06 July 2020Share
Justin Maurice O’Brien
Oil and gold leaf on board
H 74.5 x W 51 cm
Australian Catholic University Art Collection
This is a beautiful book – a bespoke book. In it, Caroline Field has selected sixty-six works from the Australian Catholic University (ACU) Art Collection. These range in medium from early medieval sculpture, stained glass and textiles through to works in oil, acrylic, print, ceramics and, most recently, twenty-first-century glass. In full colour, each work is presented photographically, and more than fifty have an accompanying essay. These are written by an impressive range of authors, which includes art historians, religious commentators, curators, art writers and critical thinkers. The importance of classifying and recording what had previously been a rather random collection of religious, historical and contemporary works cannot be overstated. This publication will allow visual access and documentation to students, artists, academics and the public. It will also provide a basis for an exhibition of selected works in the proposed gallery and the placement of works around ACU campuses.
At a symposium on John Henry Newman’s idea of a university held at Newman College, Melbourne, in 2010, three vice chancellors spoke. The suggestions were that the university could variously been seen as a business, a means of working through the information maze and as a place that provides pastoral care. The latter was posited by the ACU, and Louis Laumen’s bronze statue of St Mary MacKillop epitomises this sentiment. Placed at the entrance to ACU’s Melbourne campus, it can be clearly seen by passers-by in Brunswick Street, wonderfully close to the saint’s place of origin. Through abject hardship this saint’s care and kindness prevailed; human nurture is in harmony with nature, signified by the proximity of the accompanying bird. To look on this statue is to is to experience a sense of calm and to feel welcomed onto the campus.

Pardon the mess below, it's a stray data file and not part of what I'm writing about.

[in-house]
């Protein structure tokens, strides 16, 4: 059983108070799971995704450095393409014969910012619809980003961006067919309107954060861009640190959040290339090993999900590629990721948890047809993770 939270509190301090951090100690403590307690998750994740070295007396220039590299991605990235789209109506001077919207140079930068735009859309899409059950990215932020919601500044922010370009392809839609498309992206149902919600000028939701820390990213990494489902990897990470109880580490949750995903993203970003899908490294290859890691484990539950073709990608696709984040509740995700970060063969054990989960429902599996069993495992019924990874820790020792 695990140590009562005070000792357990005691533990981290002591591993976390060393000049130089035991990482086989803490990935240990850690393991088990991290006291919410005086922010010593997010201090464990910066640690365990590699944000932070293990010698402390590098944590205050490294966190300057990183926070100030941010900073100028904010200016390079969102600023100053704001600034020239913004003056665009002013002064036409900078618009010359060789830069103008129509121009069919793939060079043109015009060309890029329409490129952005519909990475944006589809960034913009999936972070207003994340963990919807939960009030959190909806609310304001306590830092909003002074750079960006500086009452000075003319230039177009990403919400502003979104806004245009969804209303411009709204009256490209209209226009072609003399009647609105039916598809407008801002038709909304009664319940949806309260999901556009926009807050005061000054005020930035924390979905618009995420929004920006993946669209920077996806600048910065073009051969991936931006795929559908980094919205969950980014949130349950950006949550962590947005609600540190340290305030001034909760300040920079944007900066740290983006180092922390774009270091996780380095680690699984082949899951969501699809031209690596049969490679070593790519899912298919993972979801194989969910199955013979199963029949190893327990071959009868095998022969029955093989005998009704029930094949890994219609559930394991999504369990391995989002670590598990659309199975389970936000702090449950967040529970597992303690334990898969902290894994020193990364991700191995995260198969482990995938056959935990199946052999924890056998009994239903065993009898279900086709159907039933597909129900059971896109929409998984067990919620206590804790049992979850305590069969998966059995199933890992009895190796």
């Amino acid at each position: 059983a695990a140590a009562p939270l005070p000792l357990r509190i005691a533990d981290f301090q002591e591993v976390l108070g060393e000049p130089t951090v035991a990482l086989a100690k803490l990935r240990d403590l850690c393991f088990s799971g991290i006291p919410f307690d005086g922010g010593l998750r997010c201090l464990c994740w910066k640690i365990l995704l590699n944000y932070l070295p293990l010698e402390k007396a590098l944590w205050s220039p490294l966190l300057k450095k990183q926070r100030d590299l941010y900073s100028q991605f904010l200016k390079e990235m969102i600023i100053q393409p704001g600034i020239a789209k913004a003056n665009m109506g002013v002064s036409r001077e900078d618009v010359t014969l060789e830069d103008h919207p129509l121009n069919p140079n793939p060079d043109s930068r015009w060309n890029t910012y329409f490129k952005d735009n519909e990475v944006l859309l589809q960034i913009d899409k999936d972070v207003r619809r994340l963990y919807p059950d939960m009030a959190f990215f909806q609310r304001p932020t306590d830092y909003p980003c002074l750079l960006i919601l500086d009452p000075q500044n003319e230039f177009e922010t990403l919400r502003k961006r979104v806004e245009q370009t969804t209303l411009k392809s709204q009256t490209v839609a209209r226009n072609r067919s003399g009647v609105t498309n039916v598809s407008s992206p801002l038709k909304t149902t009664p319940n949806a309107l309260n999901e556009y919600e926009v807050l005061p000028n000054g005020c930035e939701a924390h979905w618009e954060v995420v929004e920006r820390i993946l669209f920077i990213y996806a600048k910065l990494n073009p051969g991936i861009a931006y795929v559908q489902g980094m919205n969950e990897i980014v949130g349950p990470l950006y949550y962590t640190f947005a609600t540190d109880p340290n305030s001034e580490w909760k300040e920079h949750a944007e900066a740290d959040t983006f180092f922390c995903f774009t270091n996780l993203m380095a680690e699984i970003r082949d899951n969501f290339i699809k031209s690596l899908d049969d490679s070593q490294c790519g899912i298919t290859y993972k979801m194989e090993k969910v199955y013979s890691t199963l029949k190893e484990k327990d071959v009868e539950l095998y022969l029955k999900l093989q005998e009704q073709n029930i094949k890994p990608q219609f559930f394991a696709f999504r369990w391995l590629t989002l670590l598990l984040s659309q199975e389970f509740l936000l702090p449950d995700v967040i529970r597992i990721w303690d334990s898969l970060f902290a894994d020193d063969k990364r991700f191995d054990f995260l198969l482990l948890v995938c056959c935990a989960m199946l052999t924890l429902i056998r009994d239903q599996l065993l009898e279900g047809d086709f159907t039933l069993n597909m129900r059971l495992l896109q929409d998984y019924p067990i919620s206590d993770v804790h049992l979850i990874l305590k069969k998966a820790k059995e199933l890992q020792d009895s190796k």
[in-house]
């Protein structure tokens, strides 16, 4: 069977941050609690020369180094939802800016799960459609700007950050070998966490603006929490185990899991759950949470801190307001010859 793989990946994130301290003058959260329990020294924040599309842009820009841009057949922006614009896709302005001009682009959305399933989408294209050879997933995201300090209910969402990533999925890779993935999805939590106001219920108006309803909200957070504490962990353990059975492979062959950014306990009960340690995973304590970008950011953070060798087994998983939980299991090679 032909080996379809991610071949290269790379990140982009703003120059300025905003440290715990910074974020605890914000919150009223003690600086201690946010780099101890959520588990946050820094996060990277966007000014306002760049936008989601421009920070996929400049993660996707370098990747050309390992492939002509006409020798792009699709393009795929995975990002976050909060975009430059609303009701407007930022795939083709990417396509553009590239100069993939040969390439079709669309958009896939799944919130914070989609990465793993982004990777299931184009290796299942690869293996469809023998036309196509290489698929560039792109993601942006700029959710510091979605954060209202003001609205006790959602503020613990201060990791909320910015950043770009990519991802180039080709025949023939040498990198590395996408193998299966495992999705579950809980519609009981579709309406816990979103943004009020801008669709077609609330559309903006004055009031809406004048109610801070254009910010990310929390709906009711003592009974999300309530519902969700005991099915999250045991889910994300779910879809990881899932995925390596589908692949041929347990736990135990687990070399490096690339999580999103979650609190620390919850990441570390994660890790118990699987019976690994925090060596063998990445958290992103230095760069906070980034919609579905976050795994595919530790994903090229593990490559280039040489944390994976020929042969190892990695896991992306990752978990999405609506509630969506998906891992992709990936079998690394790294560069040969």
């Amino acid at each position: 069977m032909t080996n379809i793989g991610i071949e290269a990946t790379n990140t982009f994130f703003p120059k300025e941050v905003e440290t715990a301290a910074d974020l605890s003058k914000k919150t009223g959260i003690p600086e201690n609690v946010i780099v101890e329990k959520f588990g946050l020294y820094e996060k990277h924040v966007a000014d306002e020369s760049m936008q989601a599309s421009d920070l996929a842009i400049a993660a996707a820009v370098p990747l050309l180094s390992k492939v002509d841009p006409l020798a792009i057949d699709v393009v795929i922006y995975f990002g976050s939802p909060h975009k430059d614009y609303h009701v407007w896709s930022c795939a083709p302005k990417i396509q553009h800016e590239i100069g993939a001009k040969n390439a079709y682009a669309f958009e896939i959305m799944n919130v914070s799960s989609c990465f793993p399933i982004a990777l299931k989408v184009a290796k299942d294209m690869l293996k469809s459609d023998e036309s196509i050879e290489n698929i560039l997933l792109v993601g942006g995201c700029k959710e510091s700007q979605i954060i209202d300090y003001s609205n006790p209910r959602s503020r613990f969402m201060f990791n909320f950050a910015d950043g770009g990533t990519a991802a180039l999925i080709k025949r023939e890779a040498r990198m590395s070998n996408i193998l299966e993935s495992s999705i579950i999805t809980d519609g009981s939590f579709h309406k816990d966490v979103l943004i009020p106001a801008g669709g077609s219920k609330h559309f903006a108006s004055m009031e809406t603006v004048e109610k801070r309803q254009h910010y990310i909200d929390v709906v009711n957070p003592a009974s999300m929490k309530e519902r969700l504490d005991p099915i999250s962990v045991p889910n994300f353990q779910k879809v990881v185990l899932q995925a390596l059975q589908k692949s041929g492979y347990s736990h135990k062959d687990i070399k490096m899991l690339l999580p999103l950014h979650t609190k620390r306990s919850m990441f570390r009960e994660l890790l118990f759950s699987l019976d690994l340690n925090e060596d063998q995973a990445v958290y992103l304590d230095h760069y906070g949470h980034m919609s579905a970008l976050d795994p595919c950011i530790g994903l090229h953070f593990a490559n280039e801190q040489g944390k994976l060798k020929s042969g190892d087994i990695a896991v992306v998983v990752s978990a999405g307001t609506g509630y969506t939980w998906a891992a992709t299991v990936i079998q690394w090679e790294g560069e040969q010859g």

The book contains numerous renderings of the Madonna, many with the Christ child. These affirm a tradition of mediated divine help through the centuries. They remain powerful images of the ultimate sacrifice. Justin O’Brien’s Pietà reminds us of his prize-winning work in the first year of the Blake Prize. For me, it was a thrill to recognise the face of O’Brien’s Madonna. His muse was Daniella Scardamaglia, the wife of the artist’s friend Egidio, whom I met in Italy. She is a woman who radiates a sense of grace and generosity. Surveying religious art across the prize’s 70 years shows clearly how art is capable of opening up new ways of embracing the world of the spirit. Religion, now more popularly called spirituality, shows us how we can live together. The four Indigenous artworks included in A new perspective are thought provoking. They pose questions relating to country, expanding the sense of being and offering alternative stories of humanity’s place in the universe.
Other themes, some biblical, remain highly significant. Arthur Boyd’s ceramic tile The Tribute Money portrays Jesus and Peter as everyday characters, and the work alerts us to the archetypal nature of the situation. The artist poses the age-old question in the form of a parable: “How do we render unto Caesar that which is Caesar’s, and to God that which is God’s?” Or, alternatively, “What is the cost of submitting to a regime as opposed to investing morally in our psychic health?” The inclusion of two prints from Les Petites Fleurs de St François continues the above questioning, particularly materialism. The quality of these works will provide an inspiration to printmakers and graphic designers.
The two studies of trees are as evocative as they are diverse. Both show how important trees are to our environment; their nourishment is physiological and spiritual. Two exquisite bowls are featured: one glass, the other ceramic. They are objects of such beauty and virtuosity that they evoke a sense of awe. We are in the presence of creative genius.
This collection enables interaction on many levels. Above all, the university serves to engage students. It is wonderful that some of the works featured in the book are thoughtfully positioned on the university campuses. Pippin Drysdale’s ceramic bowl appears to be suspended magically in space in a glass display cabinet in the café area. An impressive mosaic panel is sensitively placed in a garden area with an adjacent seat. Some individuals may feel at home contemplating the life of Mary MacKillop through the relic of her cross, while others may feel this in sharing a coffee with friends next to the wondrous bowl.
Each instance can still the soul.
Margaret Pont is a scientist who worked in genetic engineering for thirty years. She also studied fine arts and Italian, and is now an independent scholar of early Christianity and Franciscanism. She has published widely, including the monograph Arthur Boyd and Saint Francis of Assisi (Macmillan Art Publishing, 2004). She is currently working on ‘An Evocation of the Basilica of San Francesco’, which considers the art of the Basilica.